Uncut (p.170) - 4 stars out of 5 - "The Verve for all their vastness, had a tenderness of touch that rendered them distinct..."
Mojo (Publisher) (p.124) - 4 stars out of 5 - "[A] vitalising, occasionally era-defining force."
Though the band only made three studio albums before disbanding in 1999, the Verve still proved to be one of the most compelling rock groups to emerge from Britain in the '90s. THIS IS MUSIC: THE SINGLES 92-98 upholds the claim, and gives 14 prime examples of the ensemble's sharp songcraft and riveting sonic sweep. Powered by the rumbling of bassist Simon Jones and drummer Peter Salisbury, and characterized by Nick McCabe's swirling guitar-scapes and Richard Ashcroft's hypnotic vocals, the Verve created a hugely expansive sound that drew from '60s psychedelia, mainstream rock, and an indie shoegazer ethos.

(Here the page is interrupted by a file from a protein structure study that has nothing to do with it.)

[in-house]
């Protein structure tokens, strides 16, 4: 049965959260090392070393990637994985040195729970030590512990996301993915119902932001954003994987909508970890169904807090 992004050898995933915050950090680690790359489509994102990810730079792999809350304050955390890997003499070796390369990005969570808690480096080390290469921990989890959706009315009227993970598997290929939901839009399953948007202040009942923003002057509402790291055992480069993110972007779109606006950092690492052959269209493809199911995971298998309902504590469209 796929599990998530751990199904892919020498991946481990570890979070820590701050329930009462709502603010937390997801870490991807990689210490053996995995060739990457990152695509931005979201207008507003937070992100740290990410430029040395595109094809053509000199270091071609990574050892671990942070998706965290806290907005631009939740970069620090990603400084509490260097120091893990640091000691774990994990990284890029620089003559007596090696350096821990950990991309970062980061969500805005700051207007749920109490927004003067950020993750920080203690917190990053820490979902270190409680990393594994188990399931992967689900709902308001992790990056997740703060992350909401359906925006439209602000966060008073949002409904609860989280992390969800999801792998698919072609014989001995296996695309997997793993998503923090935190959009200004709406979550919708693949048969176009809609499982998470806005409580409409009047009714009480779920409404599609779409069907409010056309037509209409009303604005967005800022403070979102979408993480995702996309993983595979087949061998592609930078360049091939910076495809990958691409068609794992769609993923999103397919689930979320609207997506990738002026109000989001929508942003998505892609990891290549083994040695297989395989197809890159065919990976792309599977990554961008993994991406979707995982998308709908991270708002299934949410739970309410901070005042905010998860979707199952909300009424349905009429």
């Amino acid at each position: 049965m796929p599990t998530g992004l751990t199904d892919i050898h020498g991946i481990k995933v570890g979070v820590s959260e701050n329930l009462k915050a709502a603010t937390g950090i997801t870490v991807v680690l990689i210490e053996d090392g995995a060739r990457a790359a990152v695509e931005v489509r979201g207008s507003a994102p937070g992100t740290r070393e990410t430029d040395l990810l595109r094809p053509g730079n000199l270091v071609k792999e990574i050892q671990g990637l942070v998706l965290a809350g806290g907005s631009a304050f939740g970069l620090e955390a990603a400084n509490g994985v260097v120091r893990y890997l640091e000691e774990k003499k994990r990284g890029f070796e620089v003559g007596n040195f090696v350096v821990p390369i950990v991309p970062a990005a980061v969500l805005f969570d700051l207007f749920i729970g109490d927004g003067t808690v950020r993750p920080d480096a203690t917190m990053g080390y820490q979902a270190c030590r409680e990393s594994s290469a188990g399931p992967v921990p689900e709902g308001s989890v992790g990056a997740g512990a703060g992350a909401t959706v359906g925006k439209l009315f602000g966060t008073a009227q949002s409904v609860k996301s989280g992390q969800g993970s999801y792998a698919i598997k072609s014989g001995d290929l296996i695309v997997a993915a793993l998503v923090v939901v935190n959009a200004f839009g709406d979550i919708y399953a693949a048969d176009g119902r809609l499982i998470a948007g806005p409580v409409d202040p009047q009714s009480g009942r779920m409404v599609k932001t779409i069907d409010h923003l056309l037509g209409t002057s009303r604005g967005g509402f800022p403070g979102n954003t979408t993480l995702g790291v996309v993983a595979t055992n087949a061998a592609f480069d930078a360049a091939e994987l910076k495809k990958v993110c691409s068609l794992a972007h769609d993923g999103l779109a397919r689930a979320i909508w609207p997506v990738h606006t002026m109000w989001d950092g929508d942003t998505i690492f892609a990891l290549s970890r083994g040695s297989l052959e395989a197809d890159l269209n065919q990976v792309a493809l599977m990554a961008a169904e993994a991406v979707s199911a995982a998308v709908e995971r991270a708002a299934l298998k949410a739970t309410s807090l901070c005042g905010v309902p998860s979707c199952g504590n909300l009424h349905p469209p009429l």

More subtle and atmospheric than contemporaneous work by Blur and Oasis, the Verve's spiraling, echoing textures were offset by a fierce edge that underscores the desperation at the music's core. This is particularly true of early tracks, including "Slide Away" and "Blue," which offered up a heady crunch. The Verve refined its sound without losing any of its epic scope, culminating in the hit singles from 1997's URBAN HYMNS, the aching ballad "The Drugs Don't Work" and the majestic "Bittersweet Symphony." The Verve's songs--especially their singles--were symphonies within themselves, and THIS IS MUSIC ensures the band's brief, important legacy will continue to hold sway.